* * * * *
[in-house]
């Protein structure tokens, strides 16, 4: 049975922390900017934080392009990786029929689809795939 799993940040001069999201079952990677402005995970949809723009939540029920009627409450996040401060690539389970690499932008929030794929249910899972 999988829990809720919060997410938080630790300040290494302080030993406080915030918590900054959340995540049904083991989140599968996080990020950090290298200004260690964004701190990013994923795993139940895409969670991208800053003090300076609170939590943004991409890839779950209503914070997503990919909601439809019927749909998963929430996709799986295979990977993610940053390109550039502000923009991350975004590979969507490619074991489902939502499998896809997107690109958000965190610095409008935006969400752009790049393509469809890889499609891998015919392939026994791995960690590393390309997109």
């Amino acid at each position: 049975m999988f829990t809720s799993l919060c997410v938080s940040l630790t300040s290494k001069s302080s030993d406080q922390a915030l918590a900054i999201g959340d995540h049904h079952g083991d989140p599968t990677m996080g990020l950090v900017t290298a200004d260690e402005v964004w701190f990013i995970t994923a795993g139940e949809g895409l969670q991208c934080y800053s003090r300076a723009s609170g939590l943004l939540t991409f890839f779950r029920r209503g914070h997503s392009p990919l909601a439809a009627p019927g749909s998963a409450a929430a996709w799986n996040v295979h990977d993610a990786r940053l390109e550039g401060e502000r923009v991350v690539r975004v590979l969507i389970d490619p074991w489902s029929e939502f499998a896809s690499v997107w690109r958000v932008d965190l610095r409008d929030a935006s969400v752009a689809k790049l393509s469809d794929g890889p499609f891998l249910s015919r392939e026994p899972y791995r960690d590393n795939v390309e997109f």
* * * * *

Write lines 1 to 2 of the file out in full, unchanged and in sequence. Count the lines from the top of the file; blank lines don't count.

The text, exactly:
[in-house]
């Protein structure tokens, strides 16, 4: 049975922390900017934080392009990786029929689809795939 799993940040001069999201079952990677402005995970949809723009939540029920009627409450996040401060690539389970690499932008929030794929249910899972 999988829990809720919060997410938080630790300040290494302080030993406080915030918590900054959340995540049904083991989140599968996080990020950090290298200004260690964004701190990013994923795993139940895409969670991208800053003090300076609170939590943004991409890839779950209503914070997503990919909601439809019927749909998963929430996709799986295979990977993610940053390109550039502000923009991350975004590979969507490619074991489902939502499998896809997107690109958000965190610095409008935006969400752009790049393509469809890889499609891998015919392939026994791995960690590393390309997109």